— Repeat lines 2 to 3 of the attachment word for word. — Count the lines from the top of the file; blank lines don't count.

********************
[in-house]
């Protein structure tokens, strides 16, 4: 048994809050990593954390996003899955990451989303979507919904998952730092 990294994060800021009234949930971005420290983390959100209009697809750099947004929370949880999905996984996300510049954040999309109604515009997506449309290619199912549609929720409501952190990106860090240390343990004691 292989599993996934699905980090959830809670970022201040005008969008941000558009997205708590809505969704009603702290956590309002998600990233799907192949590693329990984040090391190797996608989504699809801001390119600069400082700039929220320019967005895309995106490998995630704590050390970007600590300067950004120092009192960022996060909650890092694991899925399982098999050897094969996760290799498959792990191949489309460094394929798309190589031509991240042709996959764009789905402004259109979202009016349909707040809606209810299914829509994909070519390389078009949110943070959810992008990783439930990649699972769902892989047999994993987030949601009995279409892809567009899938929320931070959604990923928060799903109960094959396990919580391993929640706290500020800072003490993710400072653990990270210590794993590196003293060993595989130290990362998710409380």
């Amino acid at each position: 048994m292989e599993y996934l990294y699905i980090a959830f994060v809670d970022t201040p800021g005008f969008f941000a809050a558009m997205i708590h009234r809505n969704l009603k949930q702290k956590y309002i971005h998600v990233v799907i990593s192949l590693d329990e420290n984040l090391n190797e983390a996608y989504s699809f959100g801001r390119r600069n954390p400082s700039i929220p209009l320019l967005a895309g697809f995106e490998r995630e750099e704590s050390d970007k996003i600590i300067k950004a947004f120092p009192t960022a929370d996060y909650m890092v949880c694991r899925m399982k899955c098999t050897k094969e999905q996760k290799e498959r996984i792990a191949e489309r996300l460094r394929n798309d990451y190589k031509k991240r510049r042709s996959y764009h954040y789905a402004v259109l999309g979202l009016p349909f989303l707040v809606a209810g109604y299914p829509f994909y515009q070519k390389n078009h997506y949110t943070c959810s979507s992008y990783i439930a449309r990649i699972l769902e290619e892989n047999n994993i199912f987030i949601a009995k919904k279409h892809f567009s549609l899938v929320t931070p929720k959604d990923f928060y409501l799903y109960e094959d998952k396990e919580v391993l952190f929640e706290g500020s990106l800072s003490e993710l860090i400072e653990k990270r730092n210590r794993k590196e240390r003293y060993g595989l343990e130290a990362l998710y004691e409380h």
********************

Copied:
């Protein structure tokens, strides 16, 4: 048994809050990593954390996003899955990451989303979507919904998952730092 990294994060800021009234949930971005420290983390959100209009697809750099947004929370949880999905996984996300510049954040999309109604515009997506449309290619199912549609929720409501952190990106860090240390343990004691 292989599993996934699905980090959830809670970022201040005008969008941000558009997205708590809505969704009603702290956590309002998600990233799907192949590693329990984040090391190797996608989504699809801001390119600069400082700039929220320019967005895309995106490998995630704590050390970007600590300067950004120092009192960022996060909650890092694991899925399982098999050897094969996760290799498959792990191949489309460094394929798309190589031509991240042709996959764009789905402004259109979202009016349909707040809606209810299914829509994909070519390389078009949110943070959810992008990783439930990649699972769902892989047999994993987030949601009995279409892809567009899938929320931070959604990923928060799903109960094959396990919580391993929640706290500020800072003490993710400072653990990270210590794993590196003293060993595989130290990362998710409380």
């Amino acid at each position: 048994m292989e599993y996934l990294y699905i980090a959830f994060v809670d970022t201040p800021g005008f969008f941000a809050a558009m997205i708590h009234r809505n969704l009603k949930q702290k956590y309002i971005h998600v990233v799907i990593s192949l590693d329990e420290n984040l090391n190797e983390a996608y989504s699809f959100g801001r390119r600069n954390p400082s700039i929220p209009l320019l967005a895309g697809f995106e490998r995630e750099e704590s050390d970007k996003i600590i300067k950004a947004f120092p009192t960022a929370d996060y909650m890092v949880c694991r899925m399982k899955c098999t050897k094969e999905q996760k290799e498959r996984i792990a191949e489309r996300l460094r394929n798309d990451y190589k031509k991240r510049r042709s996959y764009h954040y789905a402004v259109l999309g979202l009016p349909f989303l707040v809606a209810g109604y299914p829509f994909y515009q070519k390389n078009h997506y949110t943070c959810s979507s992008y990783i439930a449309r990649i699972l769902e290619e892989n047999n994993i199912f987030i949601a009995k919904k279409h892809f567009s549609l899938v929320t931070p929720k959604d990923f928060y409501l799903y109960e094959d998952k396990e919580v391993l952190f929640e706290g500020s990106l800072s003490e993710l860090i400072e653990k990270r730092n210590r794993k590196e240390r003293y060993g595989l343990e130290a990362l998710y004691e409380h």